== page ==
12 PM | 11 Jun

The #Topography of #Tears [#geekgirl]

fishercompassion

The Topography of Tears: A Stunning Aerial Tour of the Landscape of Human Emotion Through an Optical Microscope

“Emotions are not just the fuel that powers the psychological mechanism of a reasoning creature, they are parts, highly complex and messy parts, of this creature’s reasoning itself,” philosopher Martha Nussbaum wrote in her incisive treatise on the intelligence of emotions, titled after Proust’s powerful poetic image depicting the emotions as “geologic upheavals of thought.” But much of the messiness of our emotions comes from the inverse: Our thoughts, in a sense, are geologic upheavals of feeling — an immensity of our reasoning is devoted to making sense of, or rationalizing, the emotional patters that underpin our intuitive responses to the world and therefore shape our very reality. Our interior lives unfold across landscapes that seem to belong to an alien world whose terrain is as difficult to map as it is to navigate — a world against which the young Dostoyevsky roiled in a frustrated letter on reason and emotion, and one which Antoine de Saint-Exupéry embraced so lyrically in one of the most memorable lines from The Little Prince: “It is such a secret place, the land of tears.”

The geologic complexity of that secret place is what photographer Rose-Lynn Fisher explores in The Topography of Tears (sic) — a striking series of duotone photographs of tears shed for a kaleidoscope of reasons, dried on glass slides and captured in a hundredfold magnification through a high-resolution optical microscope. What emerges is an enthralling aerial tour of the landscape of human emotion and its the most stirring eruptions — joy, grief, gladness, remorse, hope — reminding us that the terra incognita of our interiority is better trekked with an explorer’s benevolent curiosity about the varied beauty of the landscape than with a conquistador’s forceful intent to control and sublimate.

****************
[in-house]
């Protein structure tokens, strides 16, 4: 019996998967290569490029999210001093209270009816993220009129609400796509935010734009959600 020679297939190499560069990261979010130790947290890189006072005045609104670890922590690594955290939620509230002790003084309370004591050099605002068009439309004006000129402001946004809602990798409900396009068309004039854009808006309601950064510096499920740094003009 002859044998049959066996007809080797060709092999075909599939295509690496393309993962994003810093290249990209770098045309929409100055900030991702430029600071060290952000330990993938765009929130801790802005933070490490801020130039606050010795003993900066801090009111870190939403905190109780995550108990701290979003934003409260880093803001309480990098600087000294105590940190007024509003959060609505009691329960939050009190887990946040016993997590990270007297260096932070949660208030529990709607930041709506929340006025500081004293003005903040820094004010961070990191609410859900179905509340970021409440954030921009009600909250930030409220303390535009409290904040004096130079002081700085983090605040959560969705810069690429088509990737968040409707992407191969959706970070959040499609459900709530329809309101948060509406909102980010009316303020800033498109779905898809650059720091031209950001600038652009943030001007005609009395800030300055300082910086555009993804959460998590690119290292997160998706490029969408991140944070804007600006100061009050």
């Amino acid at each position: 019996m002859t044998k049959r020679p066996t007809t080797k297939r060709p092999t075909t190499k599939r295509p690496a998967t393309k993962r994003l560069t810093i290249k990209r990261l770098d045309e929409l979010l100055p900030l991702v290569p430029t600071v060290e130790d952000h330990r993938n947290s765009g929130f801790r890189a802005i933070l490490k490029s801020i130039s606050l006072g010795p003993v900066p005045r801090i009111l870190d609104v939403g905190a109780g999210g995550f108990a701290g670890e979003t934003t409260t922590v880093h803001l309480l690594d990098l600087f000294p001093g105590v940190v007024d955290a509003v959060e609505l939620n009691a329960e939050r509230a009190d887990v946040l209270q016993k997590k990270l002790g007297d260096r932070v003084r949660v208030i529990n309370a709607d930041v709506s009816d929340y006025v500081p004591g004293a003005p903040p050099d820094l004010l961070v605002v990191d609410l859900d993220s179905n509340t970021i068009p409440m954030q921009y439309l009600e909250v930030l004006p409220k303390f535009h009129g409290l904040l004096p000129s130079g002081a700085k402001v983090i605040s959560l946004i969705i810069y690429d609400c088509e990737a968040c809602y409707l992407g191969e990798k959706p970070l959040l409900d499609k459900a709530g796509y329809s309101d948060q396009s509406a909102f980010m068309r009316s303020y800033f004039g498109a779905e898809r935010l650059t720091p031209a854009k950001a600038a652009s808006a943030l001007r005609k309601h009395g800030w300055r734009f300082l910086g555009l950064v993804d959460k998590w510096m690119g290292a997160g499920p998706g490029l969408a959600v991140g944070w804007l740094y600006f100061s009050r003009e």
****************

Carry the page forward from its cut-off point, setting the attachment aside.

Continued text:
Source: Brain Pickings

12 PM | 26 Feb

The Case against #Fragrance a #book by Kate Grenville [#geekgirl]

the-case-against-fragrance

Kate Grenville had always associated perfume with elegance and beauty. Then the headaches started.

Like perhaps a quarter of the population, Grenville reacts badly to the artificial fragrances around us: other people’s perfumes, and all those scented cosmetics, cleaning products and air fresheners. On a book tour in 2015, dogged by ill health, she started wondering: what’s in fragrance? Who tests it for safety? What does it do to people?

The more Grenville investigated, the more she felt this was a story that should be told. The chemicals in fragrance can be linked not only to short-term problems like headaches and asthma, but to long-term ones like hormone disruption and cancer. Yet products can be released onto the market without testing. They’re regulated only by the same people who make and sell them. And the ingredients don’t even have to be named on the label.

This book is based on careful research into the science of scent and the power of the fragrance industry. But, as you’d expect from an acclaimed novelist, it’s also accessible and personal. The Case Against Fragrance will make you see – and smell – the world differently.

Source: Booktopia

01 PM | 19 Feb

Backstage at the London Science Museum’s #Robots exhibition [#geekgirl]

Design critic Oliver Wainwright goes behind the scenes at the Robots exhibition at the Science Museum in London. Curator Ling Lee introduces him to some of the most advanced humanoid robots in the world, from a lifelike baby to robots without conscience. She explains the stage that the technology is at, who may use it and how far it has to go.

Australian link: Science Museum’s trove of robotic delights holds a mirror to human society

Source: The Guardian